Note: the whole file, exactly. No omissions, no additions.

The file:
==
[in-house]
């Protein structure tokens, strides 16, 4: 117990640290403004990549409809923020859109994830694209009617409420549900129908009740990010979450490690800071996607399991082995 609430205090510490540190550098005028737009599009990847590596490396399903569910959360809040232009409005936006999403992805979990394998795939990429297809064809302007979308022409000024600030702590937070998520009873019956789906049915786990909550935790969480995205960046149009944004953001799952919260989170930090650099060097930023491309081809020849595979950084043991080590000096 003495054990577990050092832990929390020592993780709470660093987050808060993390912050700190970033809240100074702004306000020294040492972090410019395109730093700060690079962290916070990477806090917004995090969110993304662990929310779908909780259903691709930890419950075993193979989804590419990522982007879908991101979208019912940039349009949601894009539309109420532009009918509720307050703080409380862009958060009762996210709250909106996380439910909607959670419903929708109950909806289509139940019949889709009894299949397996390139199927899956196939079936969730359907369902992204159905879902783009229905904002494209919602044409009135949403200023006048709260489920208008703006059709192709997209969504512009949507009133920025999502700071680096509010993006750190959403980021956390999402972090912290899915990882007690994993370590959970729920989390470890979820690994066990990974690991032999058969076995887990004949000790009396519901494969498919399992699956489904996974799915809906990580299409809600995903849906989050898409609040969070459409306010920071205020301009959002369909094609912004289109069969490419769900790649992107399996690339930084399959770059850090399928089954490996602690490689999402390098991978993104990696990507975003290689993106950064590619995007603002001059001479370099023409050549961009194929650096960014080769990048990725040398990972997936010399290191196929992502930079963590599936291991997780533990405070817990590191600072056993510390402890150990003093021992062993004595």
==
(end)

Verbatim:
[in-house]
């Protein structure tokens, strides 16, 4: 117990640290403004990549409809923020859109994830694209009617409420549900129908009740990010979450490690800071996607399991082995 609430205090510490540190550098005028737009599009990847590596490396399903569910959360809040232009409005936006999403992805979990394998795939990429297809064809302007979308022409000024600030702590937070998520009873019956789906049915786990909550935790969480995205960046149009944004953001799952919260989170930090650099060097930023491309081809020849595979950084043991080590000096 003495054990577990050092832990929390020592993780709470660093987050808060993390912050700190970033809240100074702004306000020294040492972090410019395109730093700060690079962290916070990477806090917004995090969110993304662990929310779908909780259903691709930890419950075993193979989804590419990522982007879908991101979208019912940039349009949601894009539309109420532009009918509720307050703080409380862009958060009762996210709250909106996380439910909607959670419903929708109950909806289509139940019949889709009894299949397996390139199927899956196939079936969730359907369902992204159905879902783009229905904002494209919602044409009135949403200023006048709260489920208008703006059709192709997209969504512009949507009133920025999502700071680096509010993006750190959403980021956390999402972090912290899915990882007690994993370590959970729920989390470890979820690994066990990974690991032999058969076995887990004949000790009396519901494969498919399992699956489904996974799915809906990580299409809600995903849906989050898409609040969070459409306010920071205020301009959002369909094609912004289109069969490419769900790649992107399996690339930084399959770059850090399928089954490996602690490689999402390098991978993104990696990507975003290689993106950064590619995007603002001059001479370099023409050549961009194929650096960014080769990048990725040398990972997936010399290191196929992502930079963590599936291991997780533990405070817990590191600072056993510390402890150990003093021992062993004595």